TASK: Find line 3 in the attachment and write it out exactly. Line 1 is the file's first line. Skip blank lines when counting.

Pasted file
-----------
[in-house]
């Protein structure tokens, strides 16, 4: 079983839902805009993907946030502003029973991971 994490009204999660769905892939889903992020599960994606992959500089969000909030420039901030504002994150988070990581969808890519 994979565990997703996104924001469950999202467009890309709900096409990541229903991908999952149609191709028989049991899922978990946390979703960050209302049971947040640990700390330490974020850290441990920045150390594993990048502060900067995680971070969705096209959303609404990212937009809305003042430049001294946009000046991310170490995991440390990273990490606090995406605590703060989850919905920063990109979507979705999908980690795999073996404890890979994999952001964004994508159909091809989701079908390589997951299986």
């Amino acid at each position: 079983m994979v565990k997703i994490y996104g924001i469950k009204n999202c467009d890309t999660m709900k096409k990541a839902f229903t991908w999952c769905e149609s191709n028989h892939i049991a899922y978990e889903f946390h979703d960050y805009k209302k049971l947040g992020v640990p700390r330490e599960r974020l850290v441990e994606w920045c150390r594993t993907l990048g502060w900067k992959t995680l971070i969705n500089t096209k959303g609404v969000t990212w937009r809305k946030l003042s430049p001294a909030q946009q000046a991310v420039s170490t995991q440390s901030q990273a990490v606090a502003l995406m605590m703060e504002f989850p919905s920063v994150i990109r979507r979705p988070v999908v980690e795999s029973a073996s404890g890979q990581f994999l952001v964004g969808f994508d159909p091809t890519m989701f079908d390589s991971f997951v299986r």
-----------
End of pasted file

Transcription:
């Amino acid at each position: 079983m994979v565990k997703i994490y996104g924001i469950k009204n999202c467009d890309t999660m709900k096409k990541a839902f229903t991908w999952c769905e149609s191709n028989h892939i049991a899922y978990e889903f946390h979703d960050y805009k209302k049971l947040g992020v640990p700390r330490e599960r974020l850290v441990e994606w920045c150390r594993t993907l990048g502060w900067k992959t995680l971070i969705n500089t096209k959303g609404v969000t990212w937009r809305k946030l003042s430049p001294a909030q946009q000046a991310v420039s170490t995991q440390s901030q990273a990490v606090a502003l995406m605590m703060e504002f989850p919905s920063v994150i990109r979507r979705p988070v999908v980690e795999s029973a073996s404890g890979q990581f994999l952001v964004g969808f994508d159909p091809t890519m989701f079908d390589s991971f997951v299986r």